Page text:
At 08:45 PM 10/11/2005 +0100, Paul Moore wrote:
Integrate with platform-specific installers (in my specific case, bdist_wininst) so that the "list all packages" command (for example) lists *everything* installed, egg or not.
Feel free to implement that; I just don't offer an API that knows about arbitrarily installed things, since there isn't any reliable way (that I know of) to know that. :)
(This is the one that I view as a key requirement, and the one that I've never managed to get a decent start on - if I had, I might have delivered on my offer to produce some management scripts by now!)
My take on it is that if there are compelling reasons to use eggs (such as great package management tools), then sooner or later everyone will use eggs, and the legacy problem will take care of itself. EasyInstall also gives you the option to get rid of legacy packages when you install an egg of the same package.
And a couple of cases like that, where the egg conversion is imperfect, are enough to leave me thinking that life's too short, and go back to using the installer direct, and only even considering eggs when they are offered by the author, "officially".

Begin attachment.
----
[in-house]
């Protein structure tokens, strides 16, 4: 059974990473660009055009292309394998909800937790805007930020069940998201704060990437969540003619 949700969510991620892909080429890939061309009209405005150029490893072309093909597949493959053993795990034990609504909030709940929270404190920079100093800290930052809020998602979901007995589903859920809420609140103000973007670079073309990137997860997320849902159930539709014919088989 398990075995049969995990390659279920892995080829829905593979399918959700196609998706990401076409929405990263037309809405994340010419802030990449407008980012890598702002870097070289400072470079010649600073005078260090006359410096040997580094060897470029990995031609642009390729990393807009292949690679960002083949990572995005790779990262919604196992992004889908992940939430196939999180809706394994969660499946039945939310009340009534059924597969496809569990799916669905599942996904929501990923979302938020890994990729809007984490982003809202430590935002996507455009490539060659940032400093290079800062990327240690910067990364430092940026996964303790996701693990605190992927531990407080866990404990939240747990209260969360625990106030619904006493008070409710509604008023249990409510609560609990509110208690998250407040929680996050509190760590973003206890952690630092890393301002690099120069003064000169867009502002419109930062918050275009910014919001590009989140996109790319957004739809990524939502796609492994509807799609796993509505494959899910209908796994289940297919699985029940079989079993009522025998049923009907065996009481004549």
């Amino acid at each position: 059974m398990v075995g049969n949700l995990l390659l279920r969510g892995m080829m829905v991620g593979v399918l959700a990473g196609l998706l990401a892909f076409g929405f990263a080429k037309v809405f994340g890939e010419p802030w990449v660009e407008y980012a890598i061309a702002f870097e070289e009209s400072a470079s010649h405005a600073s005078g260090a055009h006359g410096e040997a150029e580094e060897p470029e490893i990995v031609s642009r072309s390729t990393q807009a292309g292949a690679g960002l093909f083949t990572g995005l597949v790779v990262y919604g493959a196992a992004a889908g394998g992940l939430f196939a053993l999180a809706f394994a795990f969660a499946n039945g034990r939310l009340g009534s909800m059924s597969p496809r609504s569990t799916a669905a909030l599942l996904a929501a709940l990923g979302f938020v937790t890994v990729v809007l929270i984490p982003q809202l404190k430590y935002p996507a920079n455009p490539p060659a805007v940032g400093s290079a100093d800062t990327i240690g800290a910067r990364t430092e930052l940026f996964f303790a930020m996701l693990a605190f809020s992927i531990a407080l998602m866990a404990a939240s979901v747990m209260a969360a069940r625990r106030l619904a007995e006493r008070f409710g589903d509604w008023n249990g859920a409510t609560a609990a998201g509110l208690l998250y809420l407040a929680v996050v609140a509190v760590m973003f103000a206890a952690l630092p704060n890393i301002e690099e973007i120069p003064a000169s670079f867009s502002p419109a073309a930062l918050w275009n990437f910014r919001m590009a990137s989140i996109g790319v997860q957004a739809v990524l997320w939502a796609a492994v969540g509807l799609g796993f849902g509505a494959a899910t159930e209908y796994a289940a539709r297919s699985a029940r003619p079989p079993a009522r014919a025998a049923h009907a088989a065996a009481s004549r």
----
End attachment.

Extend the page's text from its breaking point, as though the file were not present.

Which is quite reasonable, and certainly doesn't make you any worse off than you already are. When enough packages use eggs, and more package management tools for eggs exist, this balance will shift. It's just going to take time. EasyInstall didn't even exist six months ago, and the pkg_resources runtime was still under construction.
PS I'm very interested in trying out TurboGears, which comes as an egg-enabled package, automatically grabbing its dependencies. But I'm scared to do so until I can set up a sandbox machine, as *all* of the machines I use regularly have at least one of TurboGears' dependencies installed as a non-egg, and I don't want the easy_install stuff to mess those up, nor do I want to uninstall my existing packages. Ironic that a system designed to make installations with dependencies *easier* has resulted in me being unable to "just try it out"...
If you're using a Unix machine, just use the "Non-Root Installation" procedure, or Ian Bicking's sandbox creation script, to set up a "virtual Python". Unfortunately, on Windows this is less than practical due to the lack of symlinks.
Later 0.6 releases of setuptools, however, are going to make it trivial to install packages to other directories than site-packages, while avoiding any conflict with already-installed packages. The target directory will have to be either a script/launch directory or else a PYTHONPATH directory, but other than that you'll have the full flexibility that you get when installing to site-packages now.
The issue right now is that pkg_resources always adds eggs to the *end* of sys.path, but future versions will add eggs in front of their parent directory on sys.path. There will also be a facility to create a dummy site.py to force Python to pay attention to easy-install.pth in the target directory, no matter what the target directory is.